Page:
N), to create the Rrp44-endo mutant. In addition, the Rrp44-exo mutation was combined with the four PIN-domain mutations (Rrp44-endo–exo) and with a point mutation in the S1 RNA-binding domain (Rrp44-exo-S1) (6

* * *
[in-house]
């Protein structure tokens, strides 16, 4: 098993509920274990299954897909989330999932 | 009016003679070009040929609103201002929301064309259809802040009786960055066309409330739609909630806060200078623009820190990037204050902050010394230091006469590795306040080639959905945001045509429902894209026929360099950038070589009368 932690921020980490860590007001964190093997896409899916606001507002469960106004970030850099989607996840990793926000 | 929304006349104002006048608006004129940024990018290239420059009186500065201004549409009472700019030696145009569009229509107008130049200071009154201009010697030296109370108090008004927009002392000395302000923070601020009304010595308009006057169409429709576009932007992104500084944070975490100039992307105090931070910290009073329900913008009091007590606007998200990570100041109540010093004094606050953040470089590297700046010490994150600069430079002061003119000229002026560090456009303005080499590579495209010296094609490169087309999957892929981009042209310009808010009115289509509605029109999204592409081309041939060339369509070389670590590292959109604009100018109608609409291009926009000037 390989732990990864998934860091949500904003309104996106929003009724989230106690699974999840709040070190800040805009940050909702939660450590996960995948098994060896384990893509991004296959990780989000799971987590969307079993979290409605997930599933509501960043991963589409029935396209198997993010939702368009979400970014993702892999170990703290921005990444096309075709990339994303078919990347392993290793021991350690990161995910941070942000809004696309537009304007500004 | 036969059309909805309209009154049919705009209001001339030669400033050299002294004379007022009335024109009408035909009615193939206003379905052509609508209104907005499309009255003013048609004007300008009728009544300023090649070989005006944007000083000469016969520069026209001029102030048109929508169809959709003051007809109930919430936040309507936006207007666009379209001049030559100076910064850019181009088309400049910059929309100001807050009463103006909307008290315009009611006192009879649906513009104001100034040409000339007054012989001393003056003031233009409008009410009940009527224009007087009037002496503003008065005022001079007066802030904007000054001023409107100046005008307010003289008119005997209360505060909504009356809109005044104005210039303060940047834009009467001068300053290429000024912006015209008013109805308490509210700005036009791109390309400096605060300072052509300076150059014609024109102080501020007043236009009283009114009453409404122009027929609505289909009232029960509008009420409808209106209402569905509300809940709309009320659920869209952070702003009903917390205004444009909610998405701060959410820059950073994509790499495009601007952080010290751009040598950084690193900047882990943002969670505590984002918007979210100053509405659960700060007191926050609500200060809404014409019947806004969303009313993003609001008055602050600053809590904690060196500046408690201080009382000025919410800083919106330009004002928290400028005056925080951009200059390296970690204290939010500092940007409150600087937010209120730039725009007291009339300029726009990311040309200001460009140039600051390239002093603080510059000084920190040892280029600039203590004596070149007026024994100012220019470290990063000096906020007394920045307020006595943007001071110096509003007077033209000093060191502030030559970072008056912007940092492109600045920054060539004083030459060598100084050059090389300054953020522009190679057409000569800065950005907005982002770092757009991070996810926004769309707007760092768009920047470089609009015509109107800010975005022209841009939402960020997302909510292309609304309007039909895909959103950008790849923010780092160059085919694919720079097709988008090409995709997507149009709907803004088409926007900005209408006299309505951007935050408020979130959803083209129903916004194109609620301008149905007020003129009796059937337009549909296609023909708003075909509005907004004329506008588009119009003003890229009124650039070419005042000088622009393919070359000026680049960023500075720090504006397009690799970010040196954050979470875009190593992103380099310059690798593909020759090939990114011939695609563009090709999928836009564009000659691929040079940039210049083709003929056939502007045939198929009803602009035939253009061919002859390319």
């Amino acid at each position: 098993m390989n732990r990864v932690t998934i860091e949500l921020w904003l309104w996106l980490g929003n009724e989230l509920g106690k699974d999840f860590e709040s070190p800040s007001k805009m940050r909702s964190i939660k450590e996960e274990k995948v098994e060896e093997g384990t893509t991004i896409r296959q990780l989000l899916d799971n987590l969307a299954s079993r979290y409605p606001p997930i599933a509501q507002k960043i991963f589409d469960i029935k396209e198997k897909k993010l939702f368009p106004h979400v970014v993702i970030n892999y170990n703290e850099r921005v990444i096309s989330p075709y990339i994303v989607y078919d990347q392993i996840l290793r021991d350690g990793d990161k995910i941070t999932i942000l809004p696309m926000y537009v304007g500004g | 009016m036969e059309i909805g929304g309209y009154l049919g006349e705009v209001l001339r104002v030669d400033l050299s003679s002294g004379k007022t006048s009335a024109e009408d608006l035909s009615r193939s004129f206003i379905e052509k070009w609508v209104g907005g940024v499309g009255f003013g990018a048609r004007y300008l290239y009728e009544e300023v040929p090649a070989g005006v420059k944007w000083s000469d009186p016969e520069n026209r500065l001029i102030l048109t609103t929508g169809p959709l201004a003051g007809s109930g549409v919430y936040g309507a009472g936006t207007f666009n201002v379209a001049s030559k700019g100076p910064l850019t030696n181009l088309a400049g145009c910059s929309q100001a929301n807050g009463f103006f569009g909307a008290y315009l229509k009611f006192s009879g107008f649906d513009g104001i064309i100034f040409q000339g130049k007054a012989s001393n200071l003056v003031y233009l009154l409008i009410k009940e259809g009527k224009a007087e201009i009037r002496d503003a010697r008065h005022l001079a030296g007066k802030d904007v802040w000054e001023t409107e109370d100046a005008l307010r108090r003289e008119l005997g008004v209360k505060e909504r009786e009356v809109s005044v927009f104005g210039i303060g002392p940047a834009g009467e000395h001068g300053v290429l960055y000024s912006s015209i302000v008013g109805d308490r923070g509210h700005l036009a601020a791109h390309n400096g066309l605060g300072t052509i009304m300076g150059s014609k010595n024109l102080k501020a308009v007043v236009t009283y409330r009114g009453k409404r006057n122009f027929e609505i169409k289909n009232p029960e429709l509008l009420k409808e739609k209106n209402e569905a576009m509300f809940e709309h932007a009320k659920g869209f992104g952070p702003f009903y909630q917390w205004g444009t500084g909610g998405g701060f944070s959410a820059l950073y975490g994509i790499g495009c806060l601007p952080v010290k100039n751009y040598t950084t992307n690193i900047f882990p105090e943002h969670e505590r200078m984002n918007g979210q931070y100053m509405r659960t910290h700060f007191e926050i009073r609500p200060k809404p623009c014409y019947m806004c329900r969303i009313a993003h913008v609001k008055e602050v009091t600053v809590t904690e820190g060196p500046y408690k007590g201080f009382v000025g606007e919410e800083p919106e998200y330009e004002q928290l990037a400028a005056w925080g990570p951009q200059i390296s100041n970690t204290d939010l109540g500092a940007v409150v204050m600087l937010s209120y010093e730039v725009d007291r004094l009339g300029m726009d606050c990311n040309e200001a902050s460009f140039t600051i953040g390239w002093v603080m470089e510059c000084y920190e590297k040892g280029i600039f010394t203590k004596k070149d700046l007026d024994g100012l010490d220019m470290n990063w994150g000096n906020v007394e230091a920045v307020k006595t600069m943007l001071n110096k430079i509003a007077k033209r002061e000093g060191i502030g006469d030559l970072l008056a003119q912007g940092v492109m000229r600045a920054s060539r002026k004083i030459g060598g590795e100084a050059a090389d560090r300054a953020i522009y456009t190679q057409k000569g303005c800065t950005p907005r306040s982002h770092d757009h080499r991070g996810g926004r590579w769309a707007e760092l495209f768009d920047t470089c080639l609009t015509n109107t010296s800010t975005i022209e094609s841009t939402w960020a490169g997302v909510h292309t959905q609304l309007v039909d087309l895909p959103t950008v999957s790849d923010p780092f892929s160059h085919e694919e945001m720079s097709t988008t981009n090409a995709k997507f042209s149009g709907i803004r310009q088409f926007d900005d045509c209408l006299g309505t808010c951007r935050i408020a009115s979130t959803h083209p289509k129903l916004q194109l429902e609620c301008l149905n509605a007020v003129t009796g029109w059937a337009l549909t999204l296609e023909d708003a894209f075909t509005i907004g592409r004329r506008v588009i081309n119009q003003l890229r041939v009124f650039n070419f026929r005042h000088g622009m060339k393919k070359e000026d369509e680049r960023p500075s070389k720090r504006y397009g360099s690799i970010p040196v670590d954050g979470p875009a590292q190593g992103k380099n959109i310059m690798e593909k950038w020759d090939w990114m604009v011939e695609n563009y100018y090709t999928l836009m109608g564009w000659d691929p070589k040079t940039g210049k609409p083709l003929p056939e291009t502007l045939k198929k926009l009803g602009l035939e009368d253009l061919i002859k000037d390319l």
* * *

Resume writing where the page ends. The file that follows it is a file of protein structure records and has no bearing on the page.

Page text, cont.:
In vitro nuclease assays were performed using recombinant, GST-tagged proteins and a 5′-labeled substrate RNA derived from the 3′ region of the mouse 5.8S rRNA, which has a well defined, stable terminal stem structure (C and D). WT Rrp44 (C, lane 2) partially degraded the substrate to a 10 nt product. In contrast, Rrp44-exo generated a set of fragments with end-points in the loop-region of the substrate RNA (C, lane 3). These fragments were not generated by either the Rrp44-endo (C, lane 4) or Rrp44-endo–exo proteins (lane 5), indicating that their formation required a functional PIN domain. Rrp44-exo-S1 did generate the loop fragments, but lacked the major 10 nt product, suggesting that S1 RNA-binding activity might be more important for the exonuclease activity of Rrp44 than for endonuclease activity. A prominent product that is truncated by ~10 nt was detected in some samples. This appears to be due to a contaminating nuclease that is associated with purification of GST-fusion constructs from E. coli, as the same band was seen in analyses of other fusion proteins (data not shown). The truncated fragment appears to be very susceptible to degradation by the exonuclease activity of Rrp44, giving rise to the observed variations in signal. The PIN domain alone did not show in vitro activity. However, when purified from E. coli the PIN domain co-purified, apparently stoichiometrically, with the bacterial chaperone GroEL (indicated with an asterisk in B), strongly indicating that it is largely misfolded. We conclude that recombinant Rrp44 shows an endonuclease activity that requires Mn2+ ions and the metal-binding amino acids of the PIN domain.